Instagram: @varvaranedilska Website:www.varvaranedilska.com
1. What's your story? Where are you from?I’m originally from Kiev, Ukraine. I came to Canada when I was 6 and am now in my 3rd year of studying illustration at OCAD University.
2. Tell us about your aesthetic.I work mostly traditionally, making drawings and paintings on paper and other physical surfaces. I strive for a personal mood or outlook in my art that reflects my worldview. I don’t want my work to be too “nice”, polished and generic – I really like so-called “bad” kids’ drawings and art made by people without an art education, and I think that preference shows through in my work. I’m also inspired by my heritage and the aesthetic of Slavic art and Soviet cartoons. I like to have a bit of humor in the situations I depict, and I try to design specific, believable characters. Ideally, I aim to imbue a sense of the modern zeitgeist in my work while visually incorporating all my most important stylistic influences and not cluttering it up too much – I really like clean, minimal work but I sometimes find it hard not to overwork my illustrations. Lately, I’ve been particularly into pursuing a mythical, medieval aesthetic in the things I make.
3. What is your favourite medium and why?Since I got to university I’ve been experimenting a lot with my media use and in my current practice I mix it up pretty often. Almost all my work involves some kind of water media (mostly ink, watercolour and gouache) because I like the look of it on paper and enjoy the spontaneous effects you can get with painting. I often also add texture with dry tools like pencils and chalk pastels, which deepen the colour and provide greater control. Then I of course also have to scan my pieces and often end up enhancing them digitally in various ways. My goal is just to keep it fun for myself and not do the exact same thing for too long.
4. What is your artistic process like?I always do thumbnail sketches before starting a drawing, and I keep lists of things that inspire me and illustration ideas I’ve had. If it’s a simple layout, I just draw it! If the layout is more complex, I often go over a drawing several times using tracing paper to get it exactly how I want it. Like I mentioned, recently I’ve also been getting more experienced with Photoshop, which helps me get the exact effect I want with the image I’m making if I’m not able to do so on paper.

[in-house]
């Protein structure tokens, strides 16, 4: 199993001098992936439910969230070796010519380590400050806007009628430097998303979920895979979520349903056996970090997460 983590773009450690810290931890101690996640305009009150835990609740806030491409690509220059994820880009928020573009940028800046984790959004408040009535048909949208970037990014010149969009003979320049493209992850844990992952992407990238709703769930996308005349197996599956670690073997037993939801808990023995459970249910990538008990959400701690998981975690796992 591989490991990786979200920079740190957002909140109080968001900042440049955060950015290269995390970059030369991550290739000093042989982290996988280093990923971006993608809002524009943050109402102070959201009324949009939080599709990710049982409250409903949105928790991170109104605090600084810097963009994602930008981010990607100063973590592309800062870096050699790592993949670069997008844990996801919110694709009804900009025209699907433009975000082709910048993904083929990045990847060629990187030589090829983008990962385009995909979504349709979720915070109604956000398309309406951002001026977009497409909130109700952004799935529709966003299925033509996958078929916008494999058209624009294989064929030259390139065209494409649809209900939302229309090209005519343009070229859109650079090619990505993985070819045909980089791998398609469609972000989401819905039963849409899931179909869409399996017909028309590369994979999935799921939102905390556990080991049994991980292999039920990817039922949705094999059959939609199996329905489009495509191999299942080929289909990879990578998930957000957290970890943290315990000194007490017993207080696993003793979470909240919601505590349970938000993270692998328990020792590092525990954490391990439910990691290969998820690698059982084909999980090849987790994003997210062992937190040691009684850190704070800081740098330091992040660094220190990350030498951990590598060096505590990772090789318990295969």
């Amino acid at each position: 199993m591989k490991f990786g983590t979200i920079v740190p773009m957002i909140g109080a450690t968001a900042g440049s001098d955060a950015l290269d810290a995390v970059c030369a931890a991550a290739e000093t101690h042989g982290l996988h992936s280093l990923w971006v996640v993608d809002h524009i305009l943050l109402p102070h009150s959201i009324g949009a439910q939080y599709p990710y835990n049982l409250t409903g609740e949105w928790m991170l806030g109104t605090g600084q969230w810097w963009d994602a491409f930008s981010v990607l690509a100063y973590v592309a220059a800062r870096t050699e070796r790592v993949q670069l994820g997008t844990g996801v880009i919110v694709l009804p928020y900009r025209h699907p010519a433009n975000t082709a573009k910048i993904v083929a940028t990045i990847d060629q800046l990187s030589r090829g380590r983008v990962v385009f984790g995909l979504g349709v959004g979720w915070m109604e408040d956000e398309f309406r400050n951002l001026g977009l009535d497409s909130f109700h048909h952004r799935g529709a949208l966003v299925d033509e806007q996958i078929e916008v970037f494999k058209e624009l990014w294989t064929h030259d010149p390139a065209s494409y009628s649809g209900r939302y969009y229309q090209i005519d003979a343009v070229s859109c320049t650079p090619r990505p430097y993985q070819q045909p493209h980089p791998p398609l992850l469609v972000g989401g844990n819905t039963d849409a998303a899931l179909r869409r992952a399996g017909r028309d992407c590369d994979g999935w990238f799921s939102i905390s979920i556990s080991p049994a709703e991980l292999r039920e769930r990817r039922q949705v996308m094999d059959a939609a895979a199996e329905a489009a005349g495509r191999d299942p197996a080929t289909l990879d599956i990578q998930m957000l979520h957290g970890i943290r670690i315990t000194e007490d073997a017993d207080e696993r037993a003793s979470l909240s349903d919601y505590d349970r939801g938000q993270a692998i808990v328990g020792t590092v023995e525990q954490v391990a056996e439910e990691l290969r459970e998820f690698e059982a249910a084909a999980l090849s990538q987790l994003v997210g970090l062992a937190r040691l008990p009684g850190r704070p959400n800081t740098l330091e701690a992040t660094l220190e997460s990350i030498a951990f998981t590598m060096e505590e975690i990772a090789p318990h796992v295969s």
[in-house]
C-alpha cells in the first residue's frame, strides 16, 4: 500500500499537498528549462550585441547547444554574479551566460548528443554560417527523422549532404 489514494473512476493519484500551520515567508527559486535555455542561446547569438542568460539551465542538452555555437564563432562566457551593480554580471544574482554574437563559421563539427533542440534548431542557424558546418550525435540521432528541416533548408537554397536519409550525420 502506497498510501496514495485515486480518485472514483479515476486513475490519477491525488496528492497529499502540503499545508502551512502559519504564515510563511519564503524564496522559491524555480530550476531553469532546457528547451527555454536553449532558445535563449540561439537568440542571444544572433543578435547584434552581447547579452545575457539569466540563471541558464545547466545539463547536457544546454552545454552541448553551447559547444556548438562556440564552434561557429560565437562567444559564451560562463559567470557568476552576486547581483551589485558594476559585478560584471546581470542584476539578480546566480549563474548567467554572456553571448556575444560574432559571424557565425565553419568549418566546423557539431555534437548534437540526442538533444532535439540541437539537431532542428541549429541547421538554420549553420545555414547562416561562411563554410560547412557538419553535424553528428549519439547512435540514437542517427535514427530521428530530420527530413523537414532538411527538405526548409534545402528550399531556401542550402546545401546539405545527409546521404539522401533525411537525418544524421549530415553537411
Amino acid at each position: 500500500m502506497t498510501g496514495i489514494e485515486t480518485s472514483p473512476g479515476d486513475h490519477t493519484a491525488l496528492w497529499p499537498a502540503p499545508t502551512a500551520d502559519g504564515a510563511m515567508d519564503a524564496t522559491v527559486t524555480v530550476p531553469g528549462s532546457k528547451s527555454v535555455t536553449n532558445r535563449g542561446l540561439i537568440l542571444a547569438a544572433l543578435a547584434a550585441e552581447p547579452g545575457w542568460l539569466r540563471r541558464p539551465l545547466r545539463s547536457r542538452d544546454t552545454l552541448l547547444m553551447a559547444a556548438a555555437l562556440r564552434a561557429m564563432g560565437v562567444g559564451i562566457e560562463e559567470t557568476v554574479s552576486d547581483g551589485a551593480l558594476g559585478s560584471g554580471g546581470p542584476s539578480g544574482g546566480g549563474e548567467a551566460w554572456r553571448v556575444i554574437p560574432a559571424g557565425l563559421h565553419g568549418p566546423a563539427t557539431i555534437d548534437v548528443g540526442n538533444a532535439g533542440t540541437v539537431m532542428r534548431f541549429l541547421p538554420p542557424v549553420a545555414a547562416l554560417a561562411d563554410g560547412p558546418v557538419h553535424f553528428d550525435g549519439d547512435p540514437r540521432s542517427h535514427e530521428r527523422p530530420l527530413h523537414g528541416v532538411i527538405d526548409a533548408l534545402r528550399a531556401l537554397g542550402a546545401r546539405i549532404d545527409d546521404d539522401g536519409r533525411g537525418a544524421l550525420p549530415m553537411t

5. Who and/or what inspires your work?There are so many artists I love! I would say I’m especially influenced by the work of Carson Ellis and Jillian Tamaki because I was exposed to their work at an early age and studying it helped form my aesthetic taste. Before that, my first ever favourite illustrator was the Ukrainian Vladyslav Yerko, who’s fairly unknown in North America but his work is absolutely incredible technically and showed me, as a child reading his picture books, how beautiful and expressive illustration could be. I’m also influenced by historical art (particularly medieval art and the Flemish renaissance), folk or so-called “naïve” art, and botanical illustration. I follow a lot of contemporary art, photography and illustration accounts online as well, and I’m constantly inspired by the work of my peers and instructors at OCAD.
6. What role does art play in your life? How does it change the way you view the world?I think that it helps me appreciate the world around me a lot more, both in the aesthetic and poetic sense. Sometimes drawing helps me work through difficulties in life or vent my frustrations. Art and illustration specifically are very specific and well-developed visual languages, so my work just becomes another way of expressing myself. I’ve gotten so used to it now I sometimes forget not everyone has the same kind of outlet.
7. Where did you study?I’m currently studying at OCAD U in Toronto, and before that I went to high school at Etobicoke School of the Arts.
8. Where do you see yourself in five years?Hopefully still drawing and continuing to enjoy it.
9. What about in ten?Still drawing!!!
10. What do you hope to achieve with your art?I hope that it will keep me happy to pursue it professionally! I would like to one day create my own visual narratives, meaning comics or children’s books. I also want to have my own art shows. Ideally, what I’d eventually like to achieve in my artistic practice is blurring the line between illustration and fine art, because I think they’re still very separate institutions so I’d like to help eradicate the stigma against illustration as inferior or less important than “contemporary art”. Branching out into design would be cool too.
11. Now, tell us a little more about you as a person: what is your favourite food?I don’t really have one, but I can tell you I often like foods that lots of other people seem to think are gross (like asparagus, blue cheese and natto).
12. Favourite book?I also don’t have just one! As a person who loves to read, how can I? The best feeling is finding the exact book you need at the right time in your life, and considering how quickly everything changes it’s not possible for me to have a perennial favourite. I’ve been too busy recently to do much reading, so for the moment I’m not sure.
13. Favourite genre of music?I like a bit of everything. Mostly what you could call “rock” though, I guess.
14. What are your hobbies?I like growing plants and crafting when I have free time (sewing and needle felting), and I’ve also enjoyed making ceramics in the past. It would be cool to try and integrate these into my illustration someday!
15. If you weren't an artist, what would you be?Who knows? Maybe a botanist or a lawyer.
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